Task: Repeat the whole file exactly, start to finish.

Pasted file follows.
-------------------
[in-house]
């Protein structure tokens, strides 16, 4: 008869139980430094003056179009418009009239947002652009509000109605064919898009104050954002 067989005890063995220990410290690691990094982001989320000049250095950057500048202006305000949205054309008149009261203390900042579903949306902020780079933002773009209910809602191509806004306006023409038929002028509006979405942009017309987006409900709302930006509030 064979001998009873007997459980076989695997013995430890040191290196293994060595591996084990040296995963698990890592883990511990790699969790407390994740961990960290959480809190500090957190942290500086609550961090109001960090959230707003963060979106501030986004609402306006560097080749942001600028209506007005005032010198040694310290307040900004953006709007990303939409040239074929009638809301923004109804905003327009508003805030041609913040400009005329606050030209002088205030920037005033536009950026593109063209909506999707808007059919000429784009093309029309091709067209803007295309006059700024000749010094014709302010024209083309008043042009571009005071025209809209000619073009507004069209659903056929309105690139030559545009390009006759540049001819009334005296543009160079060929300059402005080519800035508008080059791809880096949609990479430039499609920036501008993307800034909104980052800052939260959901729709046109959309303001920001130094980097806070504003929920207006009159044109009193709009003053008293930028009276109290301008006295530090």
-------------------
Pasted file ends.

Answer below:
[in-house]
């Protein structure tokens, strides 16, 4: 008869139980430094003056179009418009009239947002652009509000109605064919898009104050954002 067989005890063995220990410290690691990094982001989320000049250095950057500048202006305000949205054309008149009261203390900042579903949306902020780079933002773009209910809602191509806004306006023409038929002028509006979405942009017309987006409900709302930006509030 064979001998009873007997459980076989695997013995430890040191290196293994060595591996084990040296995963698990890592883990511990790699969790407390994740961990960290959480809190500090957190942290500086609550961090109001960090959230707003963060979106501030986004609402306006560097080749942001600028209506007005005032010198040694310290307040900004953006709007990303939409040239074929009638809301923004109804905003327009508003805030041609913040400009005329606050030209002088205030920037005033536009950026593109063209909506999707808007059919000429784009093309029309091709067209803007295309006059700024000749010094014709302010024209083309008043042009571009005071025209809209000619073009507004069209659903056929309105690139030559545009390009006759540049001819009334005296543009160079060929300059402005080519800035508008080059791809880096949609990479430039499609920036501008993307800034909104980052800052939260959901729709046109959309303001920001130094980097806070504003929920207006009159044109009193709009003053008293930028009276109290301008006295530090």